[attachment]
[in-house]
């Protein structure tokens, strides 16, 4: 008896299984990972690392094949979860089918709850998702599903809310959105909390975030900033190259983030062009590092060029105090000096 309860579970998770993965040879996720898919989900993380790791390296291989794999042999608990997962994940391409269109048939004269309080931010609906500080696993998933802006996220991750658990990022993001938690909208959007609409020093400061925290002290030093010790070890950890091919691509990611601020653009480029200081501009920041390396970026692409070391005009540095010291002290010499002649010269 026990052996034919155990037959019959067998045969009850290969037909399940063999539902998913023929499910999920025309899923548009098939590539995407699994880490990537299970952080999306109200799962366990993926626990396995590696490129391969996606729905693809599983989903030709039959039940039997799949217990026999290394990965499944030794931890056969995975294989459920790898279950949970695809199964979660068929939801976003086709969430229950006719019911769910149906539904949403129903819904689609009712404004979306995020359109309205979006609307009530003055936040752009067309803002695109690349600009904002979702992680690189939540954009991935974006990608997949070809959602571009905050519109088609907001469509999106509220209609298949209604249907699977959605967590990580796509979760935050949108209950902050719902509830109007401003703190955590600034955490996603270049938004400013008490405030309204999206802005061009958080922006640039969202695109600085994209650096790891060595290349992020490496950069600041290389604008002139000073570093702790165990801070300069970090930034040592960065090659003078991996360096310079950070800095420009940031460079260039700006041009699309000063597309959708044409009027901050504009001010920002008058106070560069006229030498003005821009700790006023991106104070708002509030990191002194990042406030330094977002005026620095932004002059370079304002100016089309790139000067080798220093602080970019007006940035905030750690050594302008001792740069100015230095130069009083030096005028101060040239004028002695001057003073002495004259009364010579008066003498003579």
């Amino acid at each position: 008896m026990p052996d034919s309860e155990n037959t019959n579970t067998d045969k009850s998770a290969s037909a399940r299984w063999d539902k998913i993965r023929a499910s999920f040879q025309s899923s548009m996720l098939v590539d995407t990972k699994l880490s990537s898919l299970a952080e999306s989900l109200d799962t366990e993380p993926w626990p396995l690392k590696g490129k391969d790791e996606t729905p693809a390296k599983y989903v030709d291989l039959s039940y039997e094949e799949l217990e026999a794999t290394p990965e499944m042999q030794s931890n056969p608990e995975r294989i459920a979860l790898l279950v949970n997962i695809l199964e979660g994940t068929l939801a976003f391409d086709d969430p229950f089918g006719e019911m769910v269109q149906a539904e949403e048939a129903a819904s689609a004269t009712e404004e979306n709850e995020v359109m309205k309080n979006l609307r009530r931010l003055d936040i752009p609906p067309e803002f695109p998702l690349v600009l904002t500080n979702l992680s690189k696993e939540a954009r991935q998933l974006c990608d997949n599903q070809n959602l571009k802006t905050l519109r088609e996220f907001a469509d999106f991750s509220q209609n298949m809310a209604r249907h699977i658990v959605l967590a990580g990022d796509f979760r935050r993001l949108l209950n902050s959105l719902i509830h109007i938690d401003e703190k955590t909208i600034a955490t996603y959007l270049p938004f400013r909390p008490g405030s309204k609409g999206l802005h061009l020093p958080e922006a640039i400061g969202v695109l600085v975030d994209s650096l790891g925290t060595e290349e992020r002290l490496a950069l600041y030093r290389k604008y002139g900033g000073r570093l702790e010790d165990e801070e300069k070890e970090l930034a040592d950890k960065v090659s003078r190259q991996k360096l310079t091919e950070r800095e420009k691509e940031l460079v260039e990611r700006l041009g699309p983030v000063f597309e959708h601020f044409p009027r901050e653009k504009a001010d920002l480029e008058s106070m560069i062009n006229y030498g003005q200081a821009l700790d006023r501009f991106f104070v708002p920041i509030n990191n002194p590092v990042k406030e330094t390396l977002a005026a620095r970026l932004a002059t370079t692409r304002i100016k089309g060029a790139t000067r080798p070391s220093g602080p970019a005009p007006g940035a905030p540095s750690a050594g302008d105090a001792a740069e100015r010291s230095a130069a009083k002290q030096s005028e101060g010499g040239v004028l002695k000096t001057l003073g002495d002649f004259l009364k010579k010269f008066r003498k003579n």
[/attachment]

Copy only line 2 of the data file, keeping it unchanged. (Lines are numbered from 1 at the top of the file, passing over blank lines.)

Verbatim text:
């Protein structure tokens, strides 16, 4: 008896299984990972690392094949979860089918709850998702599903809310959105909390975030900033190259983030062009590092060029105090000096 309860579970998770993965040879996720898919989900993380790791390296291989794999042999608990997962994940391409269109048939004269309080931010609906500080696993998933802006996220991750658990990022993001938690909208959007609409020093400061925290002290030093010790070890950890091919691509990611601020653009480029200081501009920041390396970026692409070391005009540095010291002290010499002649010269 026990052996034919155990037959019959067998045969009850290969037909399940063999539902998913023929499910999920025309899923548009098939590539995407699994880490990537299970952080999306109200799962366990993926626990396995590696490129391969996606729905693809599983989903030709039959039940039997799949217990026999290394990965499944030794931890056969995975294989459920790898279950949970695809199964979660068929939801976003086709969430229950006719019911769910149906539904949403129903819904689609009712404004979306995020359109309205979006609307009530003055936040752009067309803002695109690349600009904002979702992680690189939540954009991935974006990608997949070809959602571009905050519109088609907001469509999106509220209609298949209604249907699977959605967590990580796509979760935050949108209950902050719902509830109007401003703190955590600034955490996603270049938004400013008490405030309204999206802005061009958080922006640039969202695109600085994209650096790891060595290349992020490496950069600041290389604008002139000073570093702790165990801070300069970090930034040592960065090659003078991996360096310079950070800095420009940031460079260039700006041009699309000063597309959708044409009027901050504009001010920002008058106070560069006229030498003005821009700790006023991106104070708002509030990191002194990042406030330094977002005026620095932004002059370079304002100016089309790139000067080798220093602080970019007006940035905030750690050594302008001792740069100015230095130069009083030096005028101060040239004028002695001057003073002495004259009364010579008066003498003579």